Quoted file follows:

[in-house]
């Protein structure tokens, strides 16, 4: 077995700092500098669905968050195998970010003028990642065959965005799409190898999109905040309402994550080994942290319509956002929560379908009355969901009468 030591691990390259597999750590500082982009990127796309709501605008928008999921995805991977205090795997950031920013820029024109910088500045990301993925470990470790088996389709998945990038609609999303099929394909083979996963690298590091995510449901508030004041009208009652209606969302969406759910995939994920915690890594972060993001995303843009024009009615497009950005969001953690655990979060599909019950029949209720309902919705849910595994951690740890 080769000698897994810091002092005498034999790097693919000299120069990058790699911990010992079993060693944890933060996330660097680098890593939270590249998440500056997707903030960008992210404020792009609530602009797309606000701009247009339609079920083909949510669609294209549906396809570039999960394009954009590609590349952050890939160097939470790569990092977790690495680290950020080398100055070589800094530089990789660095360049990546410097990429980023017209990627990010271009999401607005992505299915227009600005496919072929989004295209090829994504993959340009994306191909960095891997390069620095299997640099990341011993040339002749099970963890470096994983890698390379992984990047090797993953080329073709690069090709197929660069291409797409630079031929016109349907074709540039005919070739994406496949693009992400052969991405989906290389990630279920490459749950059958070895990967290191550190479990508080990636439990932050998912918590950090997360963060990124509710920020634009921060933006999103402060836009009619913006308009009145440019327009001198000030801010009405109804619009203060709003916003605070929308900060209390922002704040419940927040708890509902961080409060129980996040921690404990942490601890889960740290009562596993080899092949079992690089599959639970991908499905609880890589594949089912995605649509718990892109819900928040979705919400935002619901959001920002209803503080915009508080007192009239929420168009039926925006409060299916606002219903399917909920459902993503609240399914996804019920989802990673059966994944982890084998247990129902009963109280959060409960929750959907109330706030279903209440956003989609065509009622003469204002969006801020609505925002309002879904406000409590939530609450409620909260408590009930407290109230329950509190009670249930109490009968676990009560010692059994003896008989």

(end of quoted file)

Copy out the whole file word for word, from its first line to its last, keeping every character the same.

[in-house]
């Protein structure tokens, strides 16, 4: 077995700092500098669905968050195998970010003028990642065959965005799409190898999109905040309402994550080994942290319509956002929560379908009355969901009468 030591691990390259597999750590500082982009990127796309709501605008928008999921995805991977205090795997950031920013820029024109910088500045990301993925470990470790088996389709998945990038609609999303099929394909083979996963690298590091995510449901508030004041009208009652209606969302969406759910995939994920915690890594972060993001995303843009024009009615497009950005969001953690655990979060599909019950029949209720309902919705849910595994951690740890 080769000698897994810091002092005498034999790097693919000299120069990058790699911990010992079993060693944890933060996330660097680098890593939270590249998440500056997707903030960008992210404020792009609530602009797309606000701009247009339609079920083909949510669609294209549906396809570039999960394009954009590609590349952050890939160097939470790569990092977790690495680290950020080398100055070589800094530089990789660095360049990546410097990429980023017209990627990010271009999401607005992505299915227009600005496919072929989004295209090829994504993959340009994306191909960095891997390069620095299997640099990341011993040339002749099970963890470096994983890698390379992984990047090797993953080329073709690069090709197929660069291409797409630079031929016109349907074709540039005919070739994406496949693009992400052969991405989906290389990630279920490459749950059958070895990967290191550190479990508080990636439990932050998912918590950090997360963060990124509710920020634009921060933006999103402060836009009619913006308009009145440019327009001198000030801010009405109804619009203060709003916003605070929308900060209390922002704040419940927040708890509902961080409060129980996040921690404990942490601890889960740290009562596993080899092949079992690089599959639970991908499905609880890589594949089912995605649509718990892109819900928040979705919400935002619901959001920002209803503080915009508080007192009239929420168009039926925006409060299916606002219903399917909920459902993503609240399914996804019920989802990673059966994944982890084998247990129902009963109280959060409960929750959907109330706030279903209440956003989609065509009622003469204002969006801020609505925002309002879904406000409590939530609450409620909260408590009930407290109230329950509190009670249930109490009968676990009560010692059994003896008989």